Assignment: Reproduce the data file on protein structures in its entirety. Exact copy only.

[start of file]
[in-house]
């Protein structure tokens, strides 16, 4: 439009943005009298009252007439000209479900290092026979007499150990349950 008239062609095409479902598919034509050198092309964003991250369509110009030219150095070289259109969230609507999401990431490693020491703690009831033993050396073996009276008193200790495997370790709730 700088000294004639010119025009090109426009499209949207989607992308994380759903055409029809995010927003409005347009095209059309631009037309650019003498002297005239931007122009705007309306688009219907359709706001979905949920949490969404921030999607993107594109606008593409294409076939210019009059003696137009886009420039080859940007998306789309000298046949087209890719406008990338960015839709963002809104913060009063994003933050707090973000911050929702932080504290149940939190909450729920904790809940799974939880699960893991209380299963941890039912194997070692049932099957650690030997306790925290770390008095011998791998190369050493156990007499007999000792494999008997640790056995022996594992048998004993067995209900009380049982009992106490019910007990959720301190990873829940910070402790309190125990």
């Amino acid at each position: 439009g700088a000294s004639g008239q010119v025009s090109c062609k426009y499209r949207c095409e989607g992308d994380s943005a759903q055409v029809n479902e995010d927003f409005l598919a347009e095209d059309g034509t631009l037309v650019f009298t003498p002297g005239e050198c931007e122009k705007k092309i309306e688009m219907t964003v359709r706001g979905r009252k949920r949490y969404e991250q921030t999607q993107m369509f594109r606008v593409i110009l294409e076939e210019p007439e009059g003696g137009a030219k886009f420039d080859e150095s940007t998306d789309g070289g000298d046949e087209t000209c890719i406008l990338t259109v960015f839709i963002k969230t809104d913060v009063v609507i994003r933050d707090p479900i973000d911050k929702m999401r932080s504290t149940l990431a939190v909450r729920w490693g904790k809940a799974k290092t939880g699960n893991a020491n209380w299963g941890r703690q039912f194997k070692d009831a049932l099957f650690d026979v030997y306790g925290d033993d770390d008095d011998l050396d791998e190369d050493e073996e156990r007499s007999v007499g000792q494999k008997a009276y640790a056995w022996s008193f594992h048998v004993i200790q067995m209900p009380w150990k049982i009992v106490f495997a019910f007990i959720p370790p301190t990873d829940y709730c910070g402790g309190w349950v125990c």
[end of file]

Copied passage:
[in-house]
């Protein structure tokens, strides 16, 4: 439009943005009298009252007439000209479900290092026979007499150990349950 008239062609095409479902598919034509050198092309964003991250369509110009030219150095070289259109969230609507999401990431490693020491703690009831033993050396073996009276008193200790495997370790709730 700088000294004639010119025009090109426009499209949207989607992308994380759903055409029809995010927003409005347009095209059309631009037309650019003498002297005239931007122009705007309306688009219907359709706001979905949920949490969404921030999607993107594109606008593409294409076939210019009059003696137009886009420039080859940007998306789309000298046949087209890719406008990338960015839709963002809104913060009063994003933050707090973000911050929702932080504290149940939190909450729920904790809940799974939880699960893991209380299963941890039912194997070692049932099957650690030997306790925290770390008095011998791998190369050493156990007499007999000792494999008997640790056995022996594992048998004993067995209900009380049982009992106490019910007990959720301190990873829940910070402790309190125990």
């Amino acid at each position: 439009g700088a000294s004639g008239q010119v025009s090109c062609k426009y499209r949207c095409e989607g992308d994380s943005a759903q055409v029809n479902e995010d927003f409005l598919a347009e095209d059309g034509t631009l037309v650019f009298t003498p002297g005239e050198c931007e122009k705007k092309i309306e688009m219907t964003v359709r706001g979905r009252k949920r949490y969404e991250q921030t999607q993107m369509f594109r606008v593409i110009l294409e076939e210019p007439e009059g003696g137009a030219k886009f420039d080859e150095s940007t998306d789309g070289g000298d046949e087209t000209c890719i406008l990338t259109v960015f839709i963002k969230t809104d913060v009063v609507i994003r933050d707090p479900i973000d911050k929702m999401r932080s504290t149940l990431a939190v909450r729920w490693g904790k809940a799974k290092t939880g699960n893991a020491n209380w299963g941890r703690q039912f194997k070692d009831a049932l099957f650690d026979v030997y306790g925290d033993d770390d008095d011998l050396d791998e190369d050493e073996e156990r007499s007999v007499g000792q494999k008997a009276y640790a056995w022996s008193f594992h048998v004993i200790q067995m209900p009380w150990k049982i009992v106490f495997a019910f007990i959720p370790p301190t990873d829940y709730c910070g402790g309190w349950v125990c």